Further, Mr. Dwivedi submitted that the information held by REs is not of any commercial value. He stated that UIDAI has device control, there are double pairs of keys, encryption is immediate and time stamped, transmission of data requires a digital signature with a private key, there is complete prohibition of storing PID block and finally there are penal consequences if any provision of the Aadhaar Act or Regulations is violated. Mr. Dwivedi alsiosubmitted that the central government has no access to UIDAI’s data as UIDAI is an autonomous body. He mentioned that while examining the problem of smart cards, even the EU has said that having a centralized database is important since decentralization leads to fakes and duplicates.

Mr. Dwivedi’s next contention was on Aadhaar-SIM linking. He began by citing the Lok Niti Foundation judgment and TRAI’s recommendation to link Aadhaar with SIM card. Mr. Dwivedi next read out the DoT notification that talked about re-verification of mobile numbers using e-KYC process. On the legality of such measure, Mr. Dwivedi said that the proviso to Section 4 of the Telegraph Act gives exclusive power to the Central government to decide license conditions. As regards proportionality, he mentioned that the measure to verify one’s SIM card using Aadhaar is not excessive at all and proportional to the object sought to be achieved. At this point, J. Chandrachud remarked that the Supreme Court never directed in the Lok Niti Foundation order to carry out e-KYC of mobile numbers using Aadhaar. In reply, Mr. Dwivedi stated that Aadhaar-SIM linking was done on the recommendation of TRAI before the Lok Niti order had even come out. Further, he said that the measure is reasonable in the interest of national security.

Mr. Dwivedi contended that the entire architecture of Aadhaar is such that there is no aggregation of data. The system stands the test of Article 21 on its own and there is no infringement of privacy.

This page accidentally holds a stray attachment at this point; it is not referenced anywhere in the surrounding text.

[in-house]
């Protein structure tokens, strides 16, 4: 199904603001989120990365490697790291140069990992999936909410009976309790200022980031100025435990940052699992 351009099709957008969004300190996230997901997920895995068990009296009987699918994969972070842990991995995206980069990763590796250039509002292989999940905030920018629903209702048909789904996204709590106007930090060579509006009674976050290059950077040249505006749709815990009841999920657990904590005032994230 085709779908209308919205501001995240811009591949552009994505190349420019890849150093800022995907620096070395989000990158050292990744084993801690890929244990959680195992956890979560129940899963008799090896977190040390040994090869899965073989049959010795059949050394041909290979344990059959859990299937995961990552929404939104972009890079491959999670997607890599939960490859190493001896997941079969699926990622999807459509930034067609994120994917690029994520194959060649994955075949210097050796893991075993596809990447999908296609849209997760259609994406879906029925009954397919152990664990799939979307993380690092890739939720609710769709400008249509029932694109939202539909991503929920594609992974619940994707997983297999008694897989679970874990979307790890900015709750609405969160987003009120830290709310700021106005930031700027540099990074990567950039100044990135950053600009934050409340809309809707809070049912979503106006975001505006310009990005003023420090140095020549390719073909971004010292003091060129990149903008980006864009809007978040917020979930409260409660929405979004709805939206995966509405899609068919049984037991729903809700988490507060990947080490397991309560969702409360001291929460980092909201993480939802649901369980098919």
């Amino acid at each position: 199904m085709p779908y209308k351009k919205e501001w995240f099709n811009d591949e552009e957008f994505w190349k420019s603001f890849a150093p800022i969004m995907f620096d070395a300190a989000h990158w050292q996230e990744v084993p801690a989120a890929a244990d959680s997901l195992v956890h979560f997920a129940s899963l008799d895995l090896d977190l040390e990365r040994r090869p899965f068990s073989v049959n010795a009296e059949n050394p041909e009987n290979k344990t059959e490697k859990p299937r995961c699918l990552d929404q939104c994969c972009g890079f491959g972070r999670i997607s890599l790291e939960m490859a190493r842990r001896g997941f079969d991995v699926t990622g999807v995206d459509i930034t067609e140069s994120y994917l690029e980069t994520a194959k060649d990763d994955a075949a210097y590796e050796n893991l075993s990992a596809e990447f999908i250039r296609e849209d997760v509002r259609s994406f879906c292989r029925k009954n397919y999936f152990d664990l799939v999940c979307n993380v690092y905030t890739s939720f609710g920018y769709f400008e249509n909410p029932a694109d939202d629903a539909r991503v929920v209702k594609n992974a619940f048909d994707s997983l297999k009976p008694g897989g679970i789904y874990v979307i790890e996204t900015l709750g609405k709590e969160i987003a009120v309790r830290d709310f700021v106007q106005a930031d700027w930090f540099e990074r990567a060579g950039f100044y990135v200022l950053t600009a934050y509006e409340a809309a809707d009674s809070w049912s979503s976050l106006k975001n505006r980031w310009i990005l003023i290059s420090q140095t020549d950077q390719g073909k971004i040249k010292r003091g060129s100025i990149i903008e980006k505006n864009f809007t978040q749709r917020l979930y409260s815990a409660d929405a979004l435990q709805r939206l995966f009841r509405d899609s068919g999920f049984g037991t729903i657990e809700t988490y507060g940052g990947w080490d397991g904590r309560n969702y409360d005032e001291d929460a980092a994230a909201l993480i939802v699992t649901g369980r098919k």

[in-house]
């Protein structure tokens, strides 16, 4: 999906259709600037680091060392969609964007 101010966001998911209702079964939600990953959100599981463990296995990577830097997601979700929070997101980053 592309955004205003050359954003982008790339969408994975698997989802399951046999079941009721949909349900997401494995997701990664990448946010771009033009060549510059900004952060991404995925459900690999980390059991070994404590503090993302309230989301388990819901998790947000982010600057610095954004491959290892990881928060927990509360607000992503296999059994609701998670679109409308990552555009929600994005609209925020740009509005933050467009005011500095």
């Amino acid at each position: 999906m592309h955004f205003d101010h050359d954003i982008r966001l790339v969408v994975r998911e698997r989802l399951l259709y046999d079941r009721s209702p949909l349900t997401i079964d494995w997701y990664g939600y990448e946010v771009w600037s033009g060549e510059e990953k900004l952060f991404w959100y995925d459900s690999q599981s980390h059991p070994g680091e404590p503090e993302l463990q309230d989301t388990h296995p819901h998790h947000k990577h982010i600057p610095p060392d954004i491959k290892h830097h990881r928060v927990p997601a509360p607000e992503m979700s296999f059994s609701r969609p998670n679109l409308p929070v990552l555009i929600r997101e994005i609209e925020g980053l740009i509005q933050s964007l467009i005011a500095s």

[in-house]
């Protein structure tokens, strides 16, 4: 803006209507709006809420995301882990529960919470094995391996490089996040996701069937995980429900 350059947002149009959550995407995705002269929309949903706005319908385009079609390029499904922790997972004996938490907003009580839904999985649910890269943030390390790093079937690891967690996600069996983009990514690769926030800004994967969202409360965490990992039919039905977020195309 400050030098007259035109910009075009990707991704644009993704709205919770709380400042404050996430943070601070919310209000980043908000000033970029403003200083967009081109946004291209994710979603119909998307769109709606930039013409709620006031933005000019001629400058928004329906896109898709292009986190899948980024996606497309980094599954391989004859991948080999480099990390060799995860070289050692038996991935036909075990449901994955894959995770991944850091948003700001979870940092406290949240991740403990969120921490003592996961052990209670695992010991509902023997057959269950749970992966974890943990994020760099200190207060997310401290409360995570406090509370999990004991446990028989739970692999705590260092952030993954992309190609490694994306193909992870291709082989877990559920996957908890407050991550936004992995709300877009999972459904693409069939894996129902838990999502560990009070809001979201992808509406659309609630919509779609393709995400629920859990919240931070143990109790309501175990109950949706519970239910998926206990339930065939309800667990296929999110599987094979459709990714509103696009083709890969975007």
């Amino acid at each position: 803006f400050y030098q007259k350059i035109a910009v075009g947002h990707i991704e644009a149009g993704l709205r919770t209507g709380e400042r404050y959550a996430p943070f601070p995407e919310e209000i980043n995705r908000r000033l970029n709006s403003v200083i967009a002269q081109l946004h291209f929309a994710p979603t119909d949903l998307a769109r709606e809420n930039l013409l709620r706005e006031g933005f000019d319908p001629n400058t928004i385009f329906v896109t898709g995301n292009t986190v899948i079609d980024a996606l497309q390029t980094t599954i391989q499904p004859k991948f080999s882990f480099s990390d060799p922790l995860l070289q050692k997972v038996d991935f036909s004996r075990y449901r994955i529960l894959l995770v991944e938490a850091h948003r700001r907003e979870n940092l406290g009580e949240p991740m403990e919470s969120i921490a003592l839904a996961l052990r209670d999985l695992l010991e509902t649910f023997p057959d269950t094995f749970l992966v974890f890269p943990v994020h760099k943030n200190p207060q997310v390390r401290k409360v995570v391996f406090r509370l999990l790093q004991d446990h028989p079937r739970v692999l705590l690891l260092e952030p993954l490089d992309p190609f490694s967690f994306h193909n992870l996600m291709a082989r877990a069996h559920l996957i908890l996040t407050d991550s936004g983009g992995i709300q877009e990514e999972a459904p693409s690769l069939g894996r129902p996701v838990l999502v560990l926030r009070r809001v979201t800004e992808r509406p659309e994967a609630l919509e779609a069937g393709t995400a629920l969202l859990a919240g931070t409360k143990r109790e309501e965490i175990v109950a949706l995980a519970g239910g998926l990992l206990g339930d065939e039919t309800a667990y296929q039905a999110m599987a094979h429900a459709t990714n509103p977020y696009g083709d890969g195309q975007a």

Additional Solicitor General, Tushar Mehta, intervened to make a short submission on whether Aadhaar passes the muster of Article 300A of the Constitution and whether Article 300A encompassed ‘Rules’ also. The phrase “authority of law” gives power to the legislature to link Aadhaar with bank account under the Prevention of Money Laundering Act (PMLA) and the PMLA Rules have the backing of the PMLA. He stated that a statutory rule is akin to law under Article 300A of the Constitution. The parliament cannot every time amend the law (PMLA) for example in respect of money laundering. Therefore a wide statutory network is provided and power is given to the rule making authority.

Senior Advocate, Jayant Bhushan then commenced his submission on the master circular issued by the Reserve Bank of India on April 20, 2018 and stated that RBI issued the master circular by virtue of its power under the Banking Regulation Act and Rule 9 of the Prevention of Money Laundering (Maintenance of Records) Rules, 2005 that provides that Aadhaar has to be submitted to a reporting entity. He also highlighted Rule 9(14) which provides that the regulator (RBI in this case) shall provide guidelines incorporating the requirements of sub rules (1) to (13) above and may prescribe enhanced or simplified measures to verify identity. Requirements under Rule 9(1)-(130 is made mandatory under Rule 9(14). Mr. Bhushan asserted that the RBI master circular is now in conformity with PMLA rules and RBI had no option but to amend the master circular.

Next, Advocate Gopal Sankarnarayanan began his submissions. He stated that he is going to argue the following contentions:

  1. Aadhaar Act is valid subject to three specific provisions that have to be wither read down or struck down
  2. Conflict between Aadhaar Act and Right to Information Act, 2005
  3. Manifest arbitrariness with respect to Section 139AA of the Income Tax Act and its relation with Article 21

Mr. Sanakarnarayanan will continue his submissions tomorrow (April 26, 2018).